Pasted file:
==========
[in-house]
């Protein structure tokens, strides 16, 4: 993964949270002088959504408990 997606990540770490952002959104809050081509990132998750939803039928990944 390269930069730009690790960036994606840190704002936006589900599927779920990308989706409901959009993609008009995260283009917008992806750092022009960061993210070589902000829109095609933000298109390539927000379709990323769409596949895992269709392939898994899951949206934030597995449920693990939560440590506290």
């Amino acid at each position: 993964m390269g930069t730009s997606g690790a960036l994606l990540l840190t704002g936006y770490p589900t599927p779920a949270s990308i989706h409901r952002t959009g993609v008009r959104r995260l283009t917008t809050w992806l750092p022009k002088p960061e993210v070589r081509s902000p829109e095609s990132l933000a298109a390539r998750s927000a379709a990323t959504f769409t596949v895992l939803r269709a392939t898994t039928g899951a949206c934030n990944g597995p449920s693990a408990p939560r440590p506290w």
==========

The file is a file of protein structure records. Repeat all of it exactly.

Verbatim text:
[in-house]
């Protein structure tokens, strides 16, 4: 993964949270002088959504408990 997606990540770490952002959104809050081509990132998750939803039928990944 390269930069730009690790960036994606840190704002936006589900599927779920990308989706409901959009993609008009995260283009917008992806750092022009960061993210070589902000829109095609933000298109390539927000379709990323769409596949895992269709392939898994899951949206934030597995449920693990939560440590506290």
């Amino acid at each position: 993964m390269g930069t730009s997606g690790a960036l994606l990540l840190t704002g936006y770490p589900t599927p779920a949270s990308i989706h409901r952002t959009g993609v008009r959104r995260l283009t917008t809050w992806l750092p022009k002088p960061e993210v070589r081509s902000p829109e095609s990132l933000a298109a390539r998750s927000a379709a990323t959504f769409t596949v895992l939803r269709a392939t898994t039928g899951a949206c934030n990944g597995p449920s693990a408990p939560r440590p506290w």